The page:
After more than 70 years, the Paramount Consent Decrees are officially coming to an end, and the world of movie releases will never be the same. It’s a bit strange to consider the future of movie theaters right now since so many theaters remain closed due to the coronavirus, and their reopening remains in doubt. But if and when the virus is over and done with, theaters will be facing a strange new world.
Per THR and multiple sources, today “a New York federal judge granted a motion by the U.S. Department of Justice to terminate the movie industry’s long-lasting licensing rules.” So what are the Paramount Consent Decrees? In the late 1930s, the Justice Department took the major movie studios to court under the charge that studios had way too much power over the industry. Back then, studios were free to own movie theaters, and, as a result, run them however they saw fit – A.K.A., screening only their movies and shutting everyone else out.
In 1948, the government’s case succeeded, and studios had to give up ownership of movie theaters. The case also made several practices illegal: block booking (bundling multiple films into one theatre license), circuit dealing (entering into one license that covered all theaters in a theater circuit), resale price maintenance (setting minimum prices on movie tickets), and granting over-broad clearances (exclusive film licenses for specific geographic areas).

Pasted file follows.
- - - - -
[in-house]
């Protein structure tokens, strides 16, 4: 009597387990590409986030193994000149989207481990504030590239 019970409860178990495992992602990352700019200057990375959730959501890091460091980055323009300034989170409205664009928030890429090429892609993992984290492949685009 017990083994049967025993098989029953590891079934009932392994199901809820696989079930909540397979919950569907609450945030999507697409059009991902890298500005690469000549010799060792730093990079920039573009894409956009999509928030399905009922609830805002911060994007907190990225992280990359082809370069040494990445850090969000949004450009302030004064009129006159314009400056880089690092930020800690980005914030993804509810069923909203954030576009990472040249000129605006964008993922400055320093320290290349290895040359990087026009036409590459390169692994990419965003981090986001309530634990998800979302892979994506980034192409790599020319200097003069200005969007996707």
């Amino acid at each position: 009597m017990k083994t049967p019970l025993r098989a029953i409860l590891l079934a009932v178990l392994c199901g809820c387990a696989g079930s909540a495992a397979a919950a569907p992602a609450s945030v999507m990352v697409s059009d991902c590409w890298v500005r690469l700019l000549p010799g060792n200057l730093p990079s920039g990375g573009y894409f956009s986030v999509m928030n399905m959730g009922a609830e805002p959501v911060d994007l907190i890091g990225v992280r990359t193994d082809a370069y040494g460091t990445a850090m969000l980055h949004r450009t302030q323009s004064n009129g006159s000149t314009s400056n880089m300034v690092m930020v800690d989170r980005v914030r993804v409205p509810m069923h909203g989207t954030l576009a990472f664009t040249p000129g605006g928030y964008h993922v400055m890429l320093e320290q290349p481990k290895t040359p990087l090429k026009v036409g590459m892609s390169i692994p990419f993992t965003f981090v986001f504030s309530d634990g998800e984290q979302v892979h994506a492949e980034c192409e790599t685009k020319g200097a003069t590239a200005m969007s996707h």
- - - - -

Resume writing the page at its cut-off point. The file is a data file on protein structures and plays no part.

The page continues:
But now that’s all over. So what does this mean for the movie industry? While there are a few positives, most industry insiders who don’t work for studios agree that things look a little bleak for non-blockbusters. Sure, some studios have still been able to purchase theaters– Disney owns the El Capitan in Hollywood– but those purchases required court proceedings. That’s no longer the case. Now, more studios have the power to buy up movie theaters and completely lock out smaller independent films.
As a 2018 Forbes article states, smaller studios might now be forced to “cut back their release schedules, fearing a lack of available screens for their smaller titles, thereby limiting the choices that moviegoers have when they head to their local multiplexes,” and also suggested that “there will be no system of checks and balances to prevent a studio from selling blocks of films sight unseen, as was the case in the early days of Hollywood.”
An article from Polygon adds that “It will be more and more likely that new indies can only make it into theaters through established companies, if not the giants of Netflix and Amazon.” In short, the one thing keeping humongous studios like Disney from seizing complete control of the theatrical industry is now kaput, and while that’s good news if all you want out of movies are big Marvel blockbusters, it’s bad news for the sake of art, and variety.
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